Water splitting and CO2 fixation on semiconductor photocatalysts are importance reactions from the viewpoint of solar-to-fuel energy conversion to realize “artificial photosynthesis”. To achieve these reactions, it is important to improve both bulk and surface properties of a photocatalyst so as to suppress electron–hole recombination and promote surface redox catalysis. In this presentation, recent progress on the development of new photocatalysts that are active for such artificial photosynthetic reactions will be given. In particular, surface modification techniques developed by our group to construct active sites and light-absorbing centers using nanoparticles and metal complexes will be presented.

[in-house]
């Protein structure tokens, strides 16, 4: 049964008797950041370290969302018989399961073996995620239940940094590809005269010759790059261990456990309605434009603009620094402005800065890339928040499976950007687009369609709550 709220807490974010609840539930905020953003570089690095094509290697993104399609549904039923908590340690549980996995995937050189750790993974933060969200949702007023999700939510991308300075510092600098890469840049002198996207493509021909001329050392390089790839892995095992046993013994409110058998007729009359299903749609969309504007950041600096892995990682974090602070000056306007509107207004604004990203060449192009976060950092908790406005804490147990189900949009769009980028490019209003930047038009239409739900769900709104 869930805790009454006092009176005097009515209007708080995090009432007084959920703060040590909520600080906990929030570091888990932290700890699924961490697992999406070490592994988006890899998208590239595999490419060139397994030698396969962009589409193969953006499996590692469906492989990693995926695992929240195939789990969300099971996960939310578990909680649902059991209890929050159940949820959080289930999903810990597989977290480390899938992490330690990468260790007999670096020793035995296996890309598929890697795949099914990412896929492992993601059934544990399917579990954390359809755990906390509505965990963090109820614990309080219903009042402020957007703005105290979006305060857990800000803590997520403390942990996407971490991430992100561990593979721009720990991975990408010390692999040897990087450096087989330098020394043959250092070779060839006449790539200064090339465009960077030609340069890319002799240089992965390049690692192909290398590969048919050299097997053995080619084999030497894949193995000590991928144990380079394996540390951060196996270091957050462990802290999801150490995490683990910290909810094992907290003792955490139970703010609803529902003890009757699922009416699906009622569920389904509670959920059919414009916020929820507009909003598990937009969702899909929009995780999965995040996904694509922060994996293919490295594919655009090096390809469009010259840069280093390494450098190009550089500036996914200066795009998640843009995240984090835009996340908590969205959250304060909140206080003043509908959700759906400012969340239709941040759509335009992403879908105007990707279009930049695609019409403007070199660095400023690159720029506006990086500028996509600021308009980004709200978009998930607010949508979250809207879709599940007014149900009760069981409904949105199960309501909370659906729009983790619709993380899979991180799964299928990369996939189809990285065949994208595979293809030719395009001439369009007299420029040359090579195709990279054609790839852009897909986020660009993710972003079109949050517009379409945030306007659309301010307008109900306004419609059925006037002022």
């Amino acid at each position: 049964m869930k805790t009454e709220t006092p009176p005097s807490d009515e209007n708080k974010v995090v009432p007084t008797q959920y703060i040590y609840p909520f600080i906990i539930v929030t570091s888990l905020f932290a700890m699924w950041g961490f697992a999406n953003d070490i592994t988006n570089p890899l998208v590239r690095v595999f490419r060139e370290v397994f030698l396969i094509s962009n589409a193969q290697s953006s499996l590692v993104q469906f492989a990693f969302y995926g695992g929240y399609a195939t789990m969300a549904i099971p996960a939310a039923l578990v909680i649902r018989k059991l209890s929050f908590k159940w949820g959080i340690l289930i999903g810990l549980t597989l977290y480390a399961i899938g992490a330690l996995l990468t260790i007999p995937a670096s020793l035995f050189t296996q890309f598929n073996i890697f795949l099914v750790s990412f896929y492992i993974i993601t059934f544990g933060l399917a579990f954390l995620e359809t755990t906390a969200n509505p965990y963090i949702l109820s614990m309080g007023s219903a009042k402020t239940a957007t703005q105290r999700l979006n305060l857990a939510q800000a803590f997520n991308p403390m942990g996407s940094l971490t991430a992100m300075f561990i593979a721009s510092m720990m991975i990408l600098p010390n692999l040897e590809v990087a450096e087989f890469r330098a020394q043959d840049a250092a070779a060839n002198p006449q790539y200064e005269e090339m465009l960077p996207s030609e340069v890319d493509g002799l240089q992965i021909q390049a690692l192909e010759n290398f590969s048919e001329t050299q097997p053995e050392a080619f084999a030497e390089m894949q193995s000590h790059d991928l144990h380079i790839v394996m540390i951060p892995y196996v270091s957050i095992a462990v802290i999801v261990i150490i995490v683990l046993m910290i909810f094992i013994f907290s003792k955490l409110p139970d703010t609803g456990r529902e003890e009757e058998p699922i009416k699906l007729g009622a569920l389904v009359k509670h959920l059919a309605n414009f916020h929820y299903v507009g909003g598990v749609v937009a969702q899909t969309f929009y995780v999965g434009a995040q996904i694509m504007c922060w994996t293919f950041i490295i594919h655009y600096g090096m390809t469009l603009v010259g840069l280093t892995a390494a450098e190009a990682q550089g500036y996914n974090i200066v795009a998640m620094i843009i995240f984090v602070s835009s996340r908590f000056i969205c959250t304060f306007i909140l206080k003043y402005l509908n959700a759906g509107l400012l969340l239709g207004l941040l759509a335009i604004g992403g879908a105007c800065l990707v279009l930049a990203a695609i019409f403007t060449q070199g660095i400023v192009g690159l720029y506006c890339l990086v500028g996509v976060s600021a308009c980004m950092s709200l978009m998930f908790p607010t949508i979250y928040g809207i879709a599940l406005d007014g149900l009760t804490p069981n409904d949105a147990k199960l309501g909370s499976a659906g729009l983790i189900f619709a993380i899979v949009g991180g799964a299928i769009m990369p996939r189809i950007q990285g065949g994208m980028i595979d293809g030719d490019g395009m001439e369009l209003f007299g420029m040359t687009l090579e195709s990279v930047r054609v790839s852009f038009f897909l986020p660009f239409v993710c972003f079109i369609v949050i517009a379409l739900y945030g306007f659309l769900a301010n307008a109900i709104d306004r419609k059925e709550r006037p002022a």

For example, we developed a new powdered photocatalyst consisting of Co(OH)2 and TiO2. It is well known that TiO2 is an active photocatalyst, but only works under UV irradiation. By contrast, the Co(OH)2/TiO2 hybrid photocatalyst is capable of absorbing visible light with wavelengths of up to 850 nm and oxidizing water into oxygen gas, even though it consists of only earth-abundant elements only. To our knowledge, this system provides the first demonstration of a photocatalytic material capable of water oxidation upon excitation by visible light up to such a long wavelength.